I shit you not, this is a true story. You know about the siege of Baghdad, right? How we had all this amazing equipment, pin-point lazar-directed rockets and bombs, could drop ‘em down a chimney, guaranteed no collateral damage. American ingenuity at its finest. In Basic they prepared us for the deadly agents that they were sure Uncle Saddam was going to dump on us. We had high-tech gas masks with two-hundred dollar canisters, drilled over and over until we could get them on in twelve secs. We had HumVees equipped with super sensors that could detect nerve gas, one part per million. Before heading over the border to Iraq we spent a week in the Kuwait desert, one final run-through to make sure all systems were go. Come to find out, the gas sensors weren’t too reliable when tested in battlefield conditions–they got all clogged up with sand dust kicked up by the tanks. A-rab sand was a whole different ball game.
So they needed a back-up. One of the corporals, this beanpole from West Virginia, told how his daddy used to carry canaries down in the mine to detect the gas—when the birds stopped singing it was time to head north. Canaries is too frail for the dessert, the brass figured. The first sergeant, a banty rooster Puerto Rican who used to fight cocks, said they were the toughest cabrons around. So they came up with this plan to use Rhode Island Red roosters as sentinels. They needed Sentinel Poultry Specialists to take care of the birds and march with them into combat, give the word to the C.O. the minute one of them croaked. Given my experience with pigeons, who are officially “poultry,” I was considered an expert. In no time I was in command of ten Reds in cages strapped on top of five HumVees, and on March 20 our unit headed out over the desert towards Baghdad in 110 degree heat. Every half hour I’d check the cages and, sure enough, another damn rooster had croaked. I’d inform the C.O., he’d shout out Everyone strap your masks, on the double! and all hell and panic would break loose. I had serious doubts about there being any gas, so one time I kept my mask off. Sure enough, the pathetic birds were dying from the heat.
“You know, pigeons are much tougher than those pussy chickens,” I says to the First Sergeant in charge of gas warfare. “Street pigeons are the baddest. They’re uglier then hell and they ain’t got no class, but growing up scratching out a living on the asphalt of big cities toughens them up.” So on day two of the March to Baghdad we used a pigeon as our gas sentry, and sure enough when the sun went down that little mother was still standing. I was sent to Kuwait City with a special unit to snatch 200 heat-hardened pigeons off the streets, bring them back to the front. So hot my boots stuck to the asphalt, while those little fuckers went around barefoot pecking crumbs like they was walking on grass. Women all covered in black, beady eyes staring at me through those slits while I stuffed the birds into cages, like they was thinking I’m going to cook them up for dinner.
In sixteen days we drove Saddam Hussein and his buddies out of town, faster than Sherman’s March to the Sea. No doubt who the mightiest motherfuckers in the world were. April 5, 2003: after the Abrams tanks, the first vehicle to enter Baghdad with the 1st Marine Expeditionary Force was a HumVee with two gray pigeons up top and me riding shot-gun. I have to admit, I was flying high. The greatest day of my life.
A month after we rolled into Baghdad I turned the pigeons loose, given as the war was pretty much over, ‘cept for a few skirmishes and hot spots. At least that’s what the Brass was telling us. That night I wrote Mady, telling her mission accomplished, I’d be home soon.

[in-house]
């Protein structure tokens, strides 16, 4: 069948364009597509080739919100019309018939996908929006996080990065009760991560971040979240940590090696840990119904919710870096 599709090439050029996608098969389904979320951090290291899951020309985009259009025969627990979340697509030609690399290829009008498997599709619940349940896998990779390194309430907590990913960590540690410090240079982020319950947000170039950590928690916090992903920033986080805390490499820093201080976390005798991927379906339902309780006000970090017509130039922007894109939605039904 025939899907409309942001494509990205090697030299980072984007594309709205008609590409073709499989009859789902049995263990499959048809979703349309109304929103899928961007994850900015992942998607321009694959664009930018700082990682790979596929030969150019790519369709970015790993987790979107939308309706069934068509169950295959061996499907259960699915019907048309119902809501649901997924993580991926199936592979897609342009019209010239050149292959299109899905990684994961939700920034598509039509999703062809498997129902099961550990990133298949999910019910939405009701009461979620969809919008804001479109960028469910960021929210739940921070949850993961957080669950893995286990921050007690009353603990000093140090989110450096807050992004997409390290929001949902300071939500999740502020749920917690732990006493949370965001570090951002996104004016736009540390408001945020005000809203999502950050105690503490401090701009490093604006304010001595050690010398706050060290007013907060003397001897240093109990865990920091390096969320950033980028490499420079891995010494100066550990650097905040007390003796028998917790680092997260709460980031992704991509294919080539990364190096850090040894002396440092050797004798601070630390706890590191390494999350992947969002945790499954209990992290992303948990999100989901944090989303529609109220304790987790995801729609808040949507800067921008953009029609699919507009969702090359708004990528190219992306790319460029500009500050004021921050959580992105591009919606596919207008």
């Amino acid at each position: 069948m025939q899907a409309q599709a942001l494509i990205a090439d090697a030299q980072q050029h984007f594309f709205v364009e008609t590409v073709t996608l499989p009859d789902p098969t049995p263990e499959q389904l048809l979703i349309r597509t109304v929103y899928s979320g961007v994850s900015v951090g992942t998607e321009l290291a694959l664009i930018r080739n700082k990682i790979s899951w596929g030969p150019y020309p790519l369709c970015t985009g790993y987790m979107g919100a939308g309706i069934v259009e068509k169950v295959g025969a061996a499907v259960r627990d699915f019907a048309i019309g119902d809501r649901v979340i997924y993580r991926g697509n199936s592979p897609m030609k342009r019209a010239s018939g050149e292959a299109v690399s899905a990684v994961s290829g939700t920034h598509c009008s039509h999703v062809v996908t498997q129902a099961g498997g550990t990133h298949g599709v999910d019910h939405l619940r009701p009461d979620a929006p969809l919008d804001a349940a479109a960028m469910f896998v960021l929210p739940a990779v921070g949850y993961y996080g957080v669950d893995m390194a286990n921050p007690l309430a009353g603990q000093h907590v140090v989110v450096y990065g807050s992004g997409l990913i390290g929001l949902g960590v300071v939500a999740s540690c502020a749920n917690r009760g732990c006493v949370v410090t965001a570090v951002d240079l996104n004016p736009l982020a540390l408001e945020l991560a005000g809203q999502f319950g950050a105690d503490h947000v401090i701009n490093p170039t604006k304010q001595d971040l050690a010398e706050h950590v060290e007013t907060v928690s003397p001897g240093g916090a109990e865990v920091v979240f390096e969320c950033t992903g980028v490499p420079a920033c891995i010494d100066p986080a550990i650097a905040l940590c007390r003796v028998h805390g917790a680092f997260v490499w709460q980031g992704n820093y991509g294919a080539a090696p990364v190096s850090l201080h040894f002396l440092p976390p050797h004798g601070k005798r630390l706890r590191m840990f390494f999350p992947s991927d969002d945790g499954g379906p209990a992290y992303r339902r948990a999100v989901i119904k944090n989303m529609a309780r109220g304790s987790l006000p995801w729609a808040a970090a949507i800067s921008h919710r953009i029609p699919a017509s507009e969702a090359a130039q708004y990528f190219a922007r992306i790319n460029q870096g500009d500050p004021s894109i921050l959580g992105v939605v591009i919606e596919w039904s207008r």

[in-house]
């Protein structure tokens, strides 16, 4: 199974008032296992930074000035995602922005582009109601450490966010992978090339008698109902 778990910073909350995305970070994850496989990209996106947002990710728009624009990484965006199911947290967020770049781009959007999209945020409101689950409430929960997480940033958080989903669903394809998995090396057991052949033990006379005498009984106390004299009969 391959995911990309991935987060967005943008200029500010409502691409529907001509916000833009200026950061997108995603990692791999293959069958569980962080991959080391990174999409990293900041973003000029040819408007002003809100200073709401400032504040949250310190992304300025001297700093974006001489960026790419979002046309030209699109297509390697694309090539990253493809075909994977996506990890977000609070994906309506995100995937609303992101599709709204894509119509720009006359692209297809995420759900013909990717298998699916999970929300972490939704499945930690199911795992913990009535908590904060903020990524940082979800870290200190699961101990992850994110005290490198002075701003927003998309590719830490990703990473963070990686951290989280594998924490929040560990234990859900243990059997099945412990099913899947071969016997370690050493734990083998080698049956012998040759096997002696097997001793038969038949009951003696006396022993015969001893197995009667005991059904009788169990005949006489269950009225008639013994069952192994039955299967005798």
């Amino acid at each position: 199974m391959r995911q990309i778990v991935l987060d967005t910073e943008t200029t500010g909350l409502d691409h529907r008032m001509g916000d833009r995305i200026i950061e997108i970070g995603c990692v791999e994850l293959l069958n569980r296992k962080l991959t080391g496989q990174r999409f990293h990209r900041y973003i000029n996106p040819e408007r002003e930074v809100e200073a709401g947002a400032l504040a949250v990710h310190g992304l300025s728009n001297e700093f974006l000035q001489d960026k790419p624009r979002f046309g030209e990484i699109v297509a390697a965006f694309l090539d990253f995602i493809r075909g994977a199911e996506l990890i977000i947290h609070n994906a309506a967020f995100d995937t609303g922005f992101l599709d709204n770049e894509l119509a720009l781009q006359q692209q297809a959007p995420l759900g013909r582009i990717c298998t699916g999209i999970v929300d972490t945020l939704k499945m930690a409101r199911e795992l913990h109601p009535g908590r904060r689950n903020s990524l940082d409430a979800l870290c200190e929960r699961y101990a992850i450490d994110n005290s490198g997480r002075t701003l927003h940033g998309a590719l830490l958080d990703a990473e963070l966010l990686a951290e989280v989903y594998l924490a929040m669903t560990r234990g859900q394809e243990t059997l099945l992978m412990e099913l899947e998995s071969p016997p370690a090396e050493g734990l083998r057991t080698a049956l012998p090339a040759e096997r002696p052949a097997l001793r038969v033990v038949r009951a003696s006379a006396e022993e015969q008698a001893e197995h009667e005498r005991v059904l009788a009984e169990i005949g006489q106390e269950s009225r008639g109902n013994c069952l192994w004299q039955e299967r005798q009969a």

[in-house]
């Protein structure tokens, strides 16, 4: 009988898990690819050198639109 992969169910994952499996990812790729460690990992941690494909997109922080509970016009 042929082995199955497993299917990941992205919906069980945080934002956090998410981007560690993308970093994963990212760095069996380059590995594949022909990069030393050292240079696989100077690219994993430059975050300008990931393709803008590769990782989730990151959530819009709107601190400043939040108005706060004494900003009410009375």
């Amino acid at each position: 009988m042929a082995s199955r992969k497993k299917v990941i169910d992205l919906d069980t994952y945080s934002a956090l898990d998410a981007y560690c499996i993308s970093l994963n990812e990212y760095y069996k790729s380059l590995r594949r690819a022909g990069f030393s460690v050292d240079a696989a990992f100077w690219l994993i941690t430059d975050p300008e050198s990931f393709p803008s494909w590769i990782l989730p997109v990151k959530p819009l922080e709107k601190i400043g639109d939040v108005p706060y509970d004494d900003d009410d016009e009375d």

It took more than eleven months before I knocked on Mady’s door. Now I’m back in Philly working the pumps at Angelo’s, she’s home from college on vacation. I came back from ‘Dad wearing a Global War on Terrorism Expeditionary Medal and a Combat Action Ribbon. No scars or shrapnel, nothing you could see. But it was like my navigation system was out of whack, like I’d lost my sense of direction. There are things they don’t prepare you for in basic training. Things you see. Things you smell. You hear. Things you do, in your March to Victory. Things you bring home and never get rid of. Like the desert sand that sticks inside your nose and ears and under your nails. You think you can live with it, but it’s always there, reminding you. You dream of coming home a hero, but you just come home different. People notice. My commanding officer noticed–he’d seen eyes like mine before. Like you can’t stand to look anymore, at anything. So you turn your eyes away and act like you’re listening; but you’re not really listening, neither. One day I couldn’t stand to look anymore, so I locked myself in the latrine. I could hear them calling my name for five hours, they thought I’d gone AWOL. Finally when it got dark I came out. “Son, I think we should send you home,” said my CO. “You mean a little R and R?” “No, I mean an honorable discharge. Some soldiers get cooked faster than others in this desert. You did your duty, Private, it’s time to move on with your life.”
Mady and me got back together. She noticed. How I kept glancing a way, like there was something behind her. “Nunzio, are you listening to me?” No tears, no drama or whatnot, no nothing. The dessert had sucked it all out of me, like when you pour salt on a slug. “You got to stop brooding so much,” she’d say. “Talk to me.” But no way. She tried to get me to see someone over at the VA, but I said I got nothin’ to say. I’ll give her credit, she hung in there, taking me to movies and Genos for steaks, buying tickets for the Phillies. She reminded me how we fell in love, “Say, Nunz, you want to go over to Jersey and get another roller, you know, like maybe a Mrs. Anthony? Like maybe an Antoinette?” That made me smile. But I looked at pigeons different. “Gimme time,” I says to her, “I’ll come around.” And she did. But then time ran out. Can’t blame her for moving on–like she’s got to live her life.